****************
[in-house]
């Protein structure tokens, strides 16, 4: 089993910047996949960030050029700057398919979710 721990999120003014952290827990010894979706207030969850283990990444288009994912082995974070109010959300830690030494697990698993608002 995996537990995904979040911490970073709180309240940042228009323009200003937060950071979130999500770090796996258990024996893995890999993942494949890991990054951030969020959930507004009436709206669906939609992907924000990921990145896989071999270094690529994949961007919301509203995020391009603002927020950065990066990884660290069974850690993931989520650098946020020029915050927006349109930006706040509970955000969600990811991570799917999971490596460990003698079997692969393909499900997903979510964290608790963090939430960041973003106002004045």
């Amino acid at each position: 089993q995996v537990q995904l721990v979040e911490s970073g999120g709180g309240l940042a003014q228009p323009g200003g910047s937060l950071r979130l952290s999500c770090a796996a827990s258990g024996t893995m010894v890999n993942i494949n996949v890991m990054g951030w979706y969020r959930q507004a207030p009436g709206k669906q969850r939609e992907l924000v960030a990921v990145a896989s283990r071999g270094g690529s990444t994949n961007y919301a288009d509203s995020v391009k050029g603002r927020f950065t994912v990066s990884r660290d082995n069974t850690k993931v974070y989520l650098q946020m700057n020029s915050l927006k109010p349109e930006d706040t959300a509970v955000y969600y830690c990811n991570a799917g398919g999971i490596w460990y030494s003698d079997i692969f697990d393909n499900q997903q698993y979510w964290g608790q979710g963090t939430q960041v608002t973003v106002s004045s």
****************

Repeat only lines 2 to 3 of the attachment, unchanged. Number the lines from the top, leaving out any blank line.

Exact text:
């Protein structure tokens, strides 16, 4: 089993910047996949960030050029700057398919979710 721990999120003014952290827990010894979706207030969850283990990444288009994912082995974070109010959300830690030494697990698993608002 995996537990995904979040911490970073709180309240940042228009323009200003937060950071979130999500770090796996258990024996893995890999993942494949890991990054951030969020959930507004009436709206669906939609992907924000990921990145896989071999270094690529994949961007919301509203995020391009603002927020950065990066990884660290069974850690993931989520650098946020020029915050927006349109930006706040509970955000969600990811991570799917999971490596460990003698079997692969393909499900997903979510964290608790963090939430960041973003106002004045």
């Amino acid at each position: 089993q995996v537990q995904l721990v979040e911490s970073g999120g709180g309240l940042a003014q228009p323009g200003g910047s937060l950071r979130l952290s999500c770090a796996a827990s258990g024996t893995m010894v890999n993942i494949n996949v890991m990054g951030w979706y969020r959930q507004a207030p009436g709206k669906q969850r939609e992907l924000v960030a990921v990145a896989s283990r071999g270094g690529s990444t994949n961007y919301a288009d509203s995020v391009k050029g603002r927020f950065t994912v990066s990884r660290d082995n069974t850690k993931v974070y989520l650098q946020m700057n020029s915050l927006k109010p349109e930006d706040t959300a509970v955000y969600y830690c990811n991570a799917g398919g999971i490596w460990y030494s003698d079997i692969f697990d393909n499900q997903q698993y979510w964290g608790q979710g963090t939430q960041v608002t973003v106002s004045s």